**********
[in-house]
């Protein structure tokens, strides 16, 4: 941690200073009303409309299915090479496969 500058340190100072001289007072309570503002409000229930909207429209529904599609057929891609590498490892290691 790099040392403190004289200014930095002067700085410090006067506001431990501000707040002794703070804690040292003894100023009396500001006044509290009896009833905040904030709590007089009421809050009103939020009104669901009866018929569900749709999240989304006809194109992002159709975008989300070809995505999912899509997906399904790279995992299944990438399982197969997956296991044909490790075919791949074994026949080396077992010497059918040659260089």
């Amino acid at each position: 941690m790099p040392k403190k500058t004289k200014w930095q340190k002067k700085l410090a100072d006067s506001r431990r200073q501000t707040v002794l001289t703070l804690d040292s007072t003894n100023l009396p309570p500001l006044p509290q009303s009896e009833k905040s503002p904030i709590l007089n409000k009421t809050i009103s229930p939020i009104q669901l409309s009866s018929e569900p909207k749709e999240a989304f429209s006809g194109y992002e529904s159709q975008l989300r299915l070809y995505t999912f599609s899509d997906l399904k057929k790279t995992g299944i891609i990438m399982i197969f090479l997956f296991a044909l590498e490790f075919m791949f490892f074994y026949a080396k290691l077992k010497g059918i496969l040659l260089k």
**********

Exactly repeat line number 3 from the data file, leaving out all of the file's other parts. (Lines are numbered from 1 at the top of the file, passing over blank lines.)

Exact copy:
């Amino acid at each position: 941690m790099p040392k403190k500058t004289k200014w930095q340190k002067k700085l410090a100072d006067s506001r431990r200073q501000t707040v002794l001289t703070l804690d040292s007072t003894n100023l009396p309570p500001l006044p509290q009303s009896e009833k905040s503002p904030i709590l007089n409000k009421t809050i009103s229930p939020i009104q669901l409309s009866s018929e569900p909207k749709e999240a989304f429209s006809g194109y992002e529904s159709q975008l989300r299915l070809y995505t999912f599609s899509d997906l399904k057929k790279t995992g299944i891609i990438m399982i197969f090479l997956f296991a044909l590498e490790f075919m791949f490892f074994y026949a080396k290691l077992k010497g059918i496969l040659l260089k």